Kripalu Yoga teacher Katie Hagel recently discovered that her first American ancestor was born on the Mayflower and was named Peregrine, from the Latin for “pilgrim” or “wanderer.” It’s no surprise, then, that travel and adventure are in her blood. While working as a travel guide in China, Katie discovered yoga. She was usually the […]
Terri Young, guest blogger
One morning each month, from October through May, about 10 students arrive at Poland Spring Yoga, the small yoga studio in Poland Spring, Maine, that I own with my husband, Steve. Their ages range from 65 to 85 years old. During the next hour, we sit in chairs in a circle and explore cultivating awareness through stillness, poetry reading, breathing techniques, and a range of gentle movements and stretches. After class, we move to the living room for chatting, laughter, and fellowship.
This is my favorite class to teach. The openness, joy, and deep sense of community that we all receive from this experience are nothing short of miraculous.
“I never realized yoga was for me—I always thought it was for the younger generation,” one student told me after the first class. Another student confided, with complete amazement, “I never knew I could feel this way!”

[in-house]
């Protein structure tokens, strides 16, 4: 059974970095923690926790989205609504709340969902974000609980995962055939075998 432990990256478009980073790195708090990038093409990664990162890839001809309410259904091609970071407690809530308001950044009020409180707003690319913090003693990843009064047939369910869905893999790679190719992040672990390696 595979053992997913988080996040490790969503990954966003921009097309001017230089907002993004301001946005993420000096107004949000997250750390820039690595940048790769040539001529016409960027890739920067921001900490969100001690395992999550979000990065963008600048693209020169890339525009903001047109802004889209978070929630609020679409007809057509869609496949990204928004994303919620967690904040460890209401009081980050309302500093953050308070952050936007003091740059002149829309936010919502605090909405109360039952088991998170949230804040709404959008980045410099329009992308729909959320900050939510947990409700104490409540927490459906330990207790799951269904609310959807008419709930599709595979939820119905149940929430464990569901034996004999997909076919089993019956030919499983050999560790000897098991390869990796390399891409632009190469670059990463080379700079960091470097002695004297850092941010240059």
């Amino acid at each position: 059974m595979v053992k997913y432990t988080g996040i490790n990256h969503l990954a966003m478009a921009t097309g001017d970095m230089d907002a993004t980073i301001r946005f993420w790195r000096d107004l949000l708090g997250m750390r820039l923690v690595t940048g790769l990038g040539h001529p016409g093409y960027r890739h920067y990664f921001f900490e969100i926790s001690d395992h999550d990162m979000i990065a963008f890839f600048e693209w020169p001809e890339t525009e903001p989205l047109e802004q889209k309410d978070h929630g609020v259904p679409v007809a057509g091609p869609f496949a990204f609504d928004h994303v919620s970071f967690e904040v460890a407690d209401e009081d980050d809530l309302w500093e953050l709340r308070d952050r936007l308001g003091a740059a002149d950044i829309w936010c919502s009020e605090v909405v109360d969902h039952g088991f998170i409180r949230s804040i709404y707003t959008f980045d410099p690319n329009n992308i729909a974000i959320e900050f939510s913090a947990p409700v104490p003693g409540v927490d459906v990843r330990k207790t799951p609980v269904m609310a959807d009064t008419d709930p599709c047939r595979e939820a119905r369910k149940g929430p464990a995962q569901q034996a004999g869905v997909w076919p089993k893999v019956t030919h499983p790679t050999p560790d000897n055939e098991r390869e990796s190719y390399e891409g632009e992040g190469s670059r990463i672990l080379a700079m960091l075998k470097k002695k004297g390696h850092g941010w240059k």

Ashley Winseck, guest blogger For Kripalu Yoga teacher Gregg Day, community involvement is a big deal. “It makes sense to me to be well connected to where you are,” he says. “I’m always looking for the opportunity to do something local—wherever that may be.” And for Gregg, “local” is in the heart of the Berkshires. […]
Tresca Weinstein, guest blogger
A new series focusing on ways in which Kripalu is making an impact in the world through our multiple outreach programs, including our scholarship program, Teaching for Diversity fund, and Institute for Extraordinary Living research projects. Today we focus on Paige Elenson, who recently came to Kripalu, with the help of a scholarship, to learn skills to bring back with her to Kenya, where she founded the Africa Yoga Project in 2009.
In 2006, while on safari with her parents in Kenya, yoga teacher Paige Elenson was driving through the bush when she spotted a group of young men doing handstands by the side of the road.
“I jumped out of the car and stared doing handstands with them,” she says. “Yoga gave me the opportunity to connect with people from a totally different culture, without words. Those few moments of play were the best time of my trip.”